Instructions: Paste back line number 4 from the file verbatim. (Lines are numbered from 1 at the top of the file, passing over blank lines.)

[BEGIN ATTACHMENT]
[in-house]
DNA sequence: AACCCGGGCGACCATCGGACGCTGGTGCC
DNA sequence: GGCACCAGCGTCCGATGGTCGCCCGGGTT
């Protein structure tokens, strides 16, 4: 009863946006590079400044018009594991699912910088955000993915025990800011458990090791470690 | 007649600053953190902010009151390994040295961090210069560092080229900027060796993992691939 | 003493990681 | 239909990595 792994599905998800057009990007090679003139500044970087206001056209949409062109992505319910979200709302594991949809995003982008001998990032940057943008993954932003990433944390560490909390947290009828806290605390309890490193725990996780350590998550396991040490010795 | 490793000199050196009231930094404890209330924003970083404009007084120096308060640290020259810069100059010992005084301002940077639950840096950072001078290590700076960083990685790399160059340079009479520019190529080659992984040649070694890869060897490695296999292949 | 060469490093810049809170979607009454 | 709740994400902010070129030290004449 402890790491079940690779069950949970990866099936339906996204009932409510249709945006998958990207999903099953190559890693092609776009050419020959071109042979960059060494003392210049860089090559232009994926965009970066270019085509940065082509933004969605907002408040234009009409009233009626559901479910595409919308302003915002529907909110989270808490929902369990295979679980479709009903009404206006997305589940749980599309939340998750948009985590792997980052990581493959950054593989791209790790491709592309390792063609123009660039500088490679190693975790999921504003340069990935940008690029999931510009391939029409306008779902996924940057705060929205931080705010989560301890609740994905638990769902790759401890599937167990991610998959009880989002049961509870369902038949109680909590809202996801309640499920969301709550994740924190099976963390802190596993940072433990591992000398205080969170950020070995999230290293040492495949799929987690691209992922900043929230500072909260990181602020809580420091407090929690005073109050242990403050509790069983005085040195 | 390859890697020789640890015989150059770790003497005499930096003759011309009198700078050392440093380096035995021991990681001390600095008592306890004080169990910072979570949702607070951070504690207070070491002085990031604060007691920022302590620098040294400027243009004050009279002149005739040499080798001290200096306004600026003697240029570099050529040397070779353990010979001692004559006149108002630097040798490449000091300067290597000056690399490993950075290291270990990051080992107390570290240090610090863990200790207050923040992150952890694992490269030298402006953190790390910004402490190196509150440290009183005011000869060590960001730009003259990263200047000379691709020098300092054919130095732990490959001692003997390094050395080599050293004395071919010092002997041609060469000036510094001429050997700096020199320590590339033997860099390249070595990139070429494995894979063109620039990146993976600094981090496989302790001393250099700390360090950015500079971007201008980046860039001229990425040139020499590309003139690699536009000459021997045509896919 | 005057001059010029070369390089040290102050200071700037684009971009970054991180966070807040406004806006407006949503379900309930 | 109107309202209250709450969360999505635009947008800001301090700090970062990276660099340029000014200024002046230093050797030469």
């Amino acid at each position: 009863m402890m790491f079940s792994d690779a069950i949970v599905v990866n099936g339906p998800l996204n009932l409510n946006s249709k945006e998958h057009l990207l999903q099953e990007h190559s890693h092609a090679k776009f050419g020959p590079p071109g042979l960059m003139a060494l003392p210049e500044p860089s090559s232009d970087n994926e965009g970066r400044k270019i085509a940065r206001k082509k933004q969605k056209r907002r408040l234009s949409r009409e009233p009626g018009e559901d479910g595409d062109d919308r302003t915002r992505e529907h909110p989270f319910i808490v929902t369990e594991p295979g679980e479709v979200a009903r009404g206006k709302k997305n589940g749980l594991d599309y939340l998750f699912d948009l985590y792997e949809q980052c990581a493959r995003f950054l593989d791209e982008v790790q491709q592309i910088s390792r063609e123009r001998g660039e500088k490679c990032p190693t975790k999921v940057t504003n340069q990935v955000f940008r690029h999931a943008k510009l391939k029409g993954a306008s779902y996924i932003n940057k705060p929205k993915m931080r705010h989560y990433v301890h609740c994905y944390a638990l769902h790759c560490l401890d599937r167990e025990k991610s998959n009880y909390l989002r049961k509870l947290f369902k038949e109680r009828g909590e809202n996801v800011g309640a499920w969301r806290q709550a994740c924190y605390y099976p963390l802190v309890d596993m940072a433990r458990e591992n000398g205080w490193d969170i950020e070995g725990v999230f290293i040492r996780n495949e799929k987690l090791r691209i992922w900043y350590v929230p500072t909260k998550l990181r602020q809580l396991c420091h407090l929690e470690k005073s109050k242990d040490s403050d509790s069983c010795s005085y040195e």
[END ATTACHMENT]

């Protein structure tokens, strides 16, 4: 009863946006590079400044018009594991699912910088955000993915025990800011458990090791470690 | 007649600053953190902010009151390994040295961090210069560092080229900027060796993992691939 | 003493990681 | 239909990595 792994599905998800057009990007090679003139500044970087206001056209949409062109992505319910979200709302594991949809995003982008001998990032940057943008993954932003990433944390560490909390947290009828806290605390309890490193725990996780350590998550396991040490010795 | 490793000199050196009231930094404890209330924003970083404009007084120096308060640290020259810069100059010992005084301002940077639950840096950072001078290590700076960083990685790399160059340079009479520019190529080659992984040649070694890869060897490695296999292949 | 060469490093810049809170979607009454 | 709740994400902010070129030290004449 402890790491079940690779069950949970990866099936339906996204009932409510249709945006998958990207999903099953190559890693092609776009050419020959071109042979960059060494003392210049860089090559232009994926965009970066270019085509940065082509933004969605907002408040234009009409009233009626559901479910595409919308302003915002529907909110989270808490929902369990295979679980479709009903009404206006997305589940749980599309939340998750948009985590792997980052990581493959950054593989791209790790491709592309390792063609123009660039500088490679190693975790999921504003340069990935940008690029999931510009391939029409306008779902996924940057705060929205931080705010989560301890609740994905638990769902790759401890599937167990991610998959009880989002049961509870369902038949109680909590809202996801309640499920969301709550994740924190099976963390802190596993940072433990591992000398205080969170950020070995999230290293040492495949799929987690691209992922900043929230500072909260990181602020809580420091407090929690005073109050242990403050509790069983005085040195 | 390859890697020789640890015989150059770790003497005499930096003759011309009198700078050392440093380096035995021991990681001390600095008592306890004080169990910072979570949702607070951070504690207070070491002085990031604060007691920022302590620098040294400027243009004050009279002149005739040499080798001290200096306004600026003697240029570099050529040397070779353990010979001692004559006149108002630097040798490449000091300067290597000056690399490993950075290291270990990051080992107390570290240090610090863990200790207050923040992150952890694992490269030298402006953190790390910004402490190196509150440290009183005011000869060590960001730009003259990263200047000379691709020098300092054919130095732990490959001692003997390094050395080599050293004395071919010092002997041609060469000036510094001429050997700096020199320590590339033997860099390249070595990139070429494995894979063109620039990146993976600094981090496989302790001393250099700390360090950015500079971007201008980046860039001229990425040139020499590309003139690699536009000459021997045509896919 | 005057001059010029070369390089040290102050200071700037684009971009970054991180966070807040406004806006407006949503379900309930 | 109107309202209250709450969360999505635009947008800001301090700090970062990276660099340029000014200024002046230093050797030469």